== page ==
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You’d be hard pressed to find a drummer who plays insecurely. But how many drummers have to convey insecurity through their playing? Enter Jamie Eblen of Dear Evan Hansen. The show is about a boy named Evan who writes a letter that wasn’t meant to be seen. He tells a lie, and what follows is an emotional journey dealing with suicide, divorce, and social media. But the songs are jams!

Eblen has to convey those complex emotions and themes through his drumming. He was up to the task three years ago, and still is today.

Let’s start on the heavy emotion. The actors are crying on stage; how do you convey that through drums?

I was brought in maybe a week before the rest of the band. It’s just piano and drums in the rehearsal room and that was the first real taste of the show that I got. Basically, on my first day we were running charts. (The emotion) hadn’t been a thing that I had imported into my playing yet.

But when we did a full run in the room, I started to really feel the piece, so for me it’s an energy thing. I was feeling the intensity of the music and the lyrics, and the whole energy of the show was something that I was trying to transport from inside my soul through the sticks. It wasn’t anything technical that I was doing differently, but I was really focused on the intention behind the notes because the music kind of brings you there anyway.

The biggest challenge is to make sure you’re bringing that intention and that emotion. Not to say that you’re putting yourself through emotional trauma while you play the show, but having that heightened feeling of we’re doing this thing and this audience didn’t see it two nights ago.

Not only do you get some of the best singers to play Evan, but they all play him differently. How much do you adapt to each actor?

I’m so glad they got Ben (Platt, the original Evan). I wasn’t sure anyone else could do it. But then Ben leaves and then somebody else does it. You’re like ”oh, somebody else does do it.”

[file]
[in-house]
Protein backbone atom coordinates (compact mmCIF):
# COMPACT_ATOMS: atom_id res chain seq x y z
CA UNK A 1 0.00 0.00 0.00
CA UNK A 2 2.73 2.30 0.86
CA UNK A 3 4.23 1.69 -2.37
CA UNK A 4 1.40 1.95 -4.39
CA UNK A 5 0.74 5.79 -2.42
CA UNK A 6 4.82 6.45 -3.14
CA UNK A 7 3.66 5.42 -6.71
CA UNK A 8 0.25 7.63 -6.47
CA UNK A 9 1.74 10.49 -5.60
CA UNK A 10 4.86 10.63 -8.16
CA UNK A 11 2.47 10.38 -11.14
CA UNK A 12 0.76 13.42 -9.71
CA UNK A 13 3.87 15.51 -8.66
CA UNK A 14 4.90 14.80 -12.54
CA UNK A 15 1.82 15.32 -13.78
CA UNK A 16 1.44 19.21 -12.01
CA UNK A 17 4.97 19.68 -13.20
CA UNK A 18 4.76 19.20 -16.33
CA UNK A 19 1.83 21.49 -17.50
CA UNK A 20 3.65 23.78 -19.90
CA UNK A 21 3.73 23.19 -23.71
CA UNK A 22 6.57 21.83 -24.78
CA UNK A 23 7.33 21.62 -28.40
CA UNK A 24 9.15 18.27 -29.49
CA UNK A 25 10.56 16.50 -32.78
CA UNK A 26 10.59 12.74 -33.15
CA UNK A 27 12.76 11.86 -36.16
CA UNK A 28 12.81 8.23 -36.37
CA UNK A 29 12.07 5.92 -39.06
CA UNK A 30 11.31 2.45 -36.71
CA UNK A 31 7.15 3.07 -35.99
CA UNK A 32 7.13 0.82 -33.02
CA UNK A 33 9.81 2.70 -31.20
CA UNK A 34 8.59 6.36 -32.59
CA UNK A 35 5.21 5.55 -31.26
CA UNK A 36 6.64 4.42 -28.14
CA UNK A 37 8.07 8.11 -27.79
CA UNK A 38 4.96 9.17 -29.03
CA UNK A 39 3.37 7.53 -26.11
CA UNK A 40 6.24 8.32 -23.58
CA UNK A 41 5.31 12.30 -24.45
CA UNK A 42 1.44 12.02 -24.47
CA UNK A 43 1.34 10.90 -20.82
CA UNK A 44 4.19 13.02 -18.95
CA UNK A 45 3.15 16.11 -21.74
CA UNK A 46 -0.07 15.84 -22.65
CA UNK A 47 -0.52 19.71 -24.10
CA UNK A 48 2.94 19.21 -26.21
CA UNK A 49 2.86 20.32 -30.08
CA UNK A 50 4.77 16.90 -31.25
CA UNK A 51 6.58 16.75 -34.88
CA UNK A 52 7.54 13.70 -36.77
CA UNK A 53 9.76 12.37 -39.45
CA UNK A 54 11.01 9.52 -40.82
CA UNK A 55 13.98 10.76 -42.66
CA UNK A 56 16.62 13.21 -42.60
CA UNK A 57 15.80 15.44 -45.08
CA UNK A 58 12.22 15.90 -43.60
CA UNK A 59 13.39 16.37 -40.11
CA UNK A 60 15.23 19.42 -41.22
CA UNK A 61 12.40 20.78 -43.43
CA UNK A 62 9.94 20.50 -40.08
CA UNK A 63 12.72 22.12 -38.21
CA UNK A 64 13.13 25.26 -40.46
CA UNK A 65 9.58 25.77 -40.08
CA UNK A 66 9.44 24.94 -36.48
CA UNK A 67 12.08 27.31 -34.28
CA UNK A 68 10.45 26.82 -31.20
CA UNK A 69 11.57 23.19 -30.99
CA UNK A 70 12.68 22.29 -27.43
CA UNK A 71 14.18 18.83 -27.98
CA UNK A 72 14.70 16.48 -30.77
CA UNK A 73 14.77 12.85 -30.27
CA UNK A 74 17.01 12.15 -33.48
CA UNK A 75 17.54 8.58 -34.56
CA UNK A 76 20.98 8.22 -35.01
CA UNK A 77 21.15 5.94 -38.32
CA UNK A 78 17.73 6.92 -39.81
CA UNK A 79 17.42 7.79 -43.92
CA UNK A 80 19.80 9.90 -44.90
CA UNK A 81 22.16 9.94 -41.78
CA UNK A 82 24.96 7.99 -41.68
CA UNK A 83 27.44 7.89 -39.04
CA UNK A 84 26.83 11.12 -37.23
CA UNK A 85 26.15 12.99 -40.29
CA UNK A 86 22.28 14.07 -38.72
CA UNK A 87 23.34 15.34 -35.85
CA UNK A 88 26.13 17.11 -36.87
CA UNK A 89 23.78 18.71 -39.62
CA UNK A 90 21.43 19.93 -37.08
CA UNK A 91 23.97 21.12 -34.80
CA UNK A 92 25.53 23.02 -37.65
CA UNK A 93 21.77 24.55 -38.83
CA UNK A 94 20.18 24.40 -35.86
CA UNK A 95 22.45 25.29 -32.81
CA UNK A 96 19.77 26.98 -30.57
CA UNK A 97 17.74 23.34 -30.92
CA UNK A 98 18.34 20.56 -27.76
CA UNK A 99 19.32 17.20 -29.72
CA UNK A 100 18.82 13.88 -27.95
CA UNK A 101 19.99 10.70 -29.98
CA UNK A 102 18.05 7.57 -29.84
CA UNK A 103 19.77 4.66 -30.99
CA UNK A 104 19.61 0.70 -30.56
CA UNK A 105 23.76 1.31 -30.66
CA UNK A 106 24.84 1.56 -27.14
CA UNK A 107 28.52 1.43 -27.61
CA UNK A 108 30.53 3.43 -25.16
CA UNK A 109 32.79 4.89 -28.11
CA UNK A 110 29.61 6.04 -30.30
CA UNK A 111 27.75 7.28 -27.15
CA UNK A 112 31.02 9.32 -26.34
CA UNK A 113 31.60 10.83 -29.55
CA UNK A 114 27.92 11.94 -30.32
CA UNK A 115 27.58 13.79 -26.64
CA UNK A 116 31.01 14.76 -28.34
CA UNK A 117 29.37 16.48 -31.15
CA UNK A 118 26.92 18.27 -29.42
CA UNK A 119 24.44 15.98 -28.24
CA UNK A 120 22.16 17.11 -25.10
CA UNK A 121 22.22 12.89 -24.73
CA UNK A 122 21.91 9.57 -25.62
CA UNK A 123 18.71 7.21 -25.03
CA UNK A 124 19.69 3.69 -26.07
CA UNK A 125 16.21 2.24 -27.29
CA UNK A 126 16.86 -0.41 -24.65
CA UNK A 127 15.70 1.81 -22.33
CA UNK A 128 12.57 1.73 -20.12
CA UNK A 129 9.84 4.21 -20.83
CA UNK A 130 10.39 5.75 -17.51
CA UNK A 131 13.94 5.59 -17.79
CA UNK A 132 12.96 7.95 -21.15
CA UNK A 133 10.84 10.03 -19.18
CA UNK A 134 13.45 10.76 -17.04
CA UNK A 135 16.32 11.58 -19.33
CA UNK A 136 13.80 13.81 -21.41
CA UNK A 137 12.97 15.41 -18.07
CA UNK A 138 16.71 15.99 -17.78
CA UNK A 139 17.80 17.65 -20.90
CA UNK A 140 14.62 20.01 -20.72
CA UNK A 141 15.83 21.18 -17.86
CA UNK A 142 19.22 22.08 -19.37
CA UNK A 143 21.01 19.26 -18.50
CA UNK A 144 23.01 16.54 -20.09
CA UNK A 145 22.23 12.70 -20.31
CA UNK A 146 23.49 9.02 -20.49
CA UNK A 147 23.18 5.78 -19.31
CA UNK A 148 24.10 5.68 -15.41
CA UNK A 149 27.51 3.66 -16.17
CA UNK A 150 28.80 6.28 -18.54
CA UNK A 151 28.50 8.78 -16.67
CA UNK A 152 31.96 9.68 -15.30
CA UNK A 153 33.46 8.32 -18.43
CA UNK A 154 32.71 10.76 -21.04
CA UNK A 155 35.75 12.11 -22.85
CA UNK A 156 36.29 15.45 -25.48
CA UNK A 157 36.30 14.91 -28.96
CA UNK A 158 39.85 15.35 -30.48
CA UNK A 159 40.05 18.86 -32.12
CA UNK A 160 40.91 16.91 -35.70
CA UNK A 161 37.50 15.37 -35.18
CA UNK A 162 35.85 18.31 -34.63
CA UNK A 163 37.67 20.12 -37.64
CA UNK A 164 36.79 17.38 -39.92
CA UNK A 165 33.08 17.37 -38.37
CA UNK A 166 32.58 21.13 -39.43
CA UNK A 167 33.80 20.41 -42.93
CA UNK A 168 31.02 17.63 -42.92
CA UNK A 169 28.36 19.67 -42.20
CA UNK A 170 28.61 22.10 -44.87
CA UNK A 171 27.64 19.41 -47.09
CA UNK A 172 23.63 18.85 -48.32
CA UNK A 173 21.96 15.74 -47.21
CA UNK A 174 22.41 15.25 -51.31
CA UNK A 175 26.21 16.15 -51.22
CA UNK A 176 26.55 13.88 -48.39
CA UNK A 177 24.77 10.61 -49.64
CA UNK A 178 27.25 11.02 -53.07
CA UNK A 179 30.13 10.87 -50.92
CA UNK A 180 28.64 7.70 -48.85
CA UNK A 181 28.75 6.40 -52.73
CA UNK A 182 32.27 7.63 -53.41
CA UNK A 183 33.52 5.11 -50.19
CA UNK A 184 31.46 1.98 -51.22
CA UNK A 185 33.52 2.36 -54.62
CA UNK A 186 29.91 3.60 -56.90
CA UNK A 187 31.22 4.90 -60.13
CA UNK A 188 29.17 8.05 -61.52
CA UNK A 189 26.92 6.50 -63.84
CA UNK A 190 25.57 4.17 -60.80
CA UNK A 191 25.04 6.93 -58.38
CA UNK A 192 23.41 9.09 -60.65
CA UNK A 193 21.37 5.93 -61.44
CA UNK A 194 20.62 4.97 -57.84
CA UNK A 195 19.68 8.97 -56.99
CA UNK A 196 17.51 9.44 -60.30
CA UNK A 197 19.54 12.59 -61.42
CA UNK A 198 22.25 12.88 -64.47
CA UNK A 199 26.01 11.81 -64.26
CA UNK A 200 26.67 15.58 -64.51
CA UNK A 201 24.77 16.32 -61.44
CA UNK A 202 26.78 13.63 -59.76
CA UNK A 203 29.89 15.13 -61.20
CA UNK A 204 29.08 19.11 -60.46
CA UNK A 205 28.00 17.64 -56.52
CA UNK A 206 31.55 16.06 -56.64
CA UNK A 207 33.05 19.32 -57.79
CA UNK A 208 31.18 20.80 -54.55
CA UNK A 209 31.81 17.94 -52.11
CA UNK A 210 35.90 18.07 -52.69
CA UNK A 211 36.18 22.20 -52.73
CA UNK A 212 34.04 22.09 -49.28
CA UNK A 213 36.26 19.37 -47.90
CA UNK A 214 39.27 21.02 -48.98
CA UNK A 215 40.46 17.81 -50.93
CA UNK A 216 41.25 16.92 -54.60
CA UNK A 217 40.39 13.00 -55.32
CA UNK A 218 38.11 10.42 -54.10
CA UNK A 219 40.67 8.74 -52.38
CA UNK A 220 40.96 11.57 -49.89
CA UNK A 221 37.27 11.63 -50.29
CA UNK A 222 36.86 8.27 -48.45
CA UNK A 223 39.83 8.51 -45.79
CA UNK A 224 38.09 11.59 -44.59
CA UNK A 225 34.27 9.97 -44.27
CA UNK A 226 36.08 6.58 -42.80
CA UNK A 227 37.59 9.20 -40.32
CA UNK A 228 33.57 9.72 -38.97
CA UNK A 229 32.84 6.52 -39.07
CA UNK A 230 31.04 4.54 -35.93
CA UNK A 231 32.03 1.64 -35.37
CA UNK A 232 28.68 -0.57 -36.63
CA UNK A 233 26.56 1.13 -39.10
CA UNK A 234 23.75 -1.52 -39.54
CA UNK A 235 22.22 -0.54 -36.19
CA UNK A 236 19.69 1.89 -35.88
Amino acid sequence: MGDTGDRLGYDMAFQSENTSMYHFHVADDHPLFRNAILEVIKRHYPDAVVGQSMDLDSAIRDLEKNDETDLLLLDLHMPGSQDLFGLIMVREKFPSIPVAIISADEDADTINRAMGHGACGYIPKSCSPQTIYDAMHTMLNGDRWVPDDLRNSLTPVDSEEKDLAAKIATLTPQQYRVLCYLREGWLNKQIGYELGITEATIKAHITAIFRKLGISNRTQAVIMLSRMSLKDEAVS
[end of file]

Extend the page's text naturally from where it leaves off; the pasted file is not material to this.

The thing you notice most at the beginning, I think, is timing. Pace was the thing that we noticed. Ben was so quick – his action on dialogue was so quick – and you start to feel the differences there. But over time they find their groove with it.

It’s been super interesting musically. They bring a little bit of a different thing, maybe vocally or acting wise.

Evan is one of the most difficult male roles on Broadway. It is currently played by 17 year-old Andrew Barth Feldman! Photo: Matthew Murphy

So how do you change for understudies and standbys, when you maybe have never played with them before?

It’s crazy because the same thing happens for us musicians, too. The first time [a musician sub plays] is the show that they’re playing. So there’s a part of you that wants to focus through and get to the end of the show in a way where we’re like “nothing bad is happening.”

When an understudy goes on, just be ready to catch them if there is a stumble. Not to say we’re not on our toes when the OGs are in, but everyone’s a little more alert and focused and ready to catch them if we need to.

The orchestra is up top in the corner of the stage. You’re across on the other side?

Yeah, I’m up in an iso booth basically by myself. The best I can describe it is like a little drum tree house.

If “Little Drum Tree House” isn’t already the name of a band, you’re welcome.

I have a window that faces toward the band. It’s a little bit blurry because they don’t want anybody to see in, and the [stage] lights reflecting is also a thing. So it’s sort of like looking through drunk goggles. You can see silhouettes, but you can’t really see faces or anything. That was one of the first challenges for me. How do we feel the energy as a group together?

This shot is in focus…that’s how blurry it is.

There are some awesome jams in this show. Gimme your favorite.

They’re all so good. I mean there is an intensity with “Waving Through a Window”…especially because it’s the first number everyone knows. It’s also the first moment where you get inside of Evan’s personality, too. It’s a heavy moment for a variety of reasons but it’s always funny because a number like that doesn’t always come second in the show.

So that may be a good answer to what’s musically challenging: how do you get there in the second song? Sometimes that would be an 11 o’clock number. You finally get that number where he speaks his piece and does the whole thing, but it’s number two in our show and that I think is one of the greatest challenges.

Crack the track:

“Waving Through a Window” is the song from this show. Songwriters Pasek and Paul (of The Greatest Showman fame) crafted the rare song that sounds like a “car-top-down-power-to-the-youth-anthem”…but it’s actually about how everyone ignores Evan and he’s lonely. The three main grooves all vary. Listen carefully to where the hats open, and to the rhythm leading into those barks. I’ve seen some drummers play with the butt of the stick during the bridge (“falling in a forest”). And remember to play with the intention that Evan is delivering, even if you have to shed a tear!

Looks up to:
John Bonham
Vinnie Colaiuta
Steve Gadd

Vic Firth Sticks
DW Collector’s Series Drums
DW 5000 Kick pedal
Aquarian Heads
Zildjian Cymbals
Assorted Percussion

Follow Jamie:

Get tickets to Dear Evan Hansen (Broadway, London, & US Tour)

Feature photo: Matthew Murphy

Brian Cudina

Brian Cudina is a lyricist, writer, and drummer based in New York City. After studying sportscasting at college, he fell back into the music world to indulge in his love of drumming, musicals, songwriting, and STYX.


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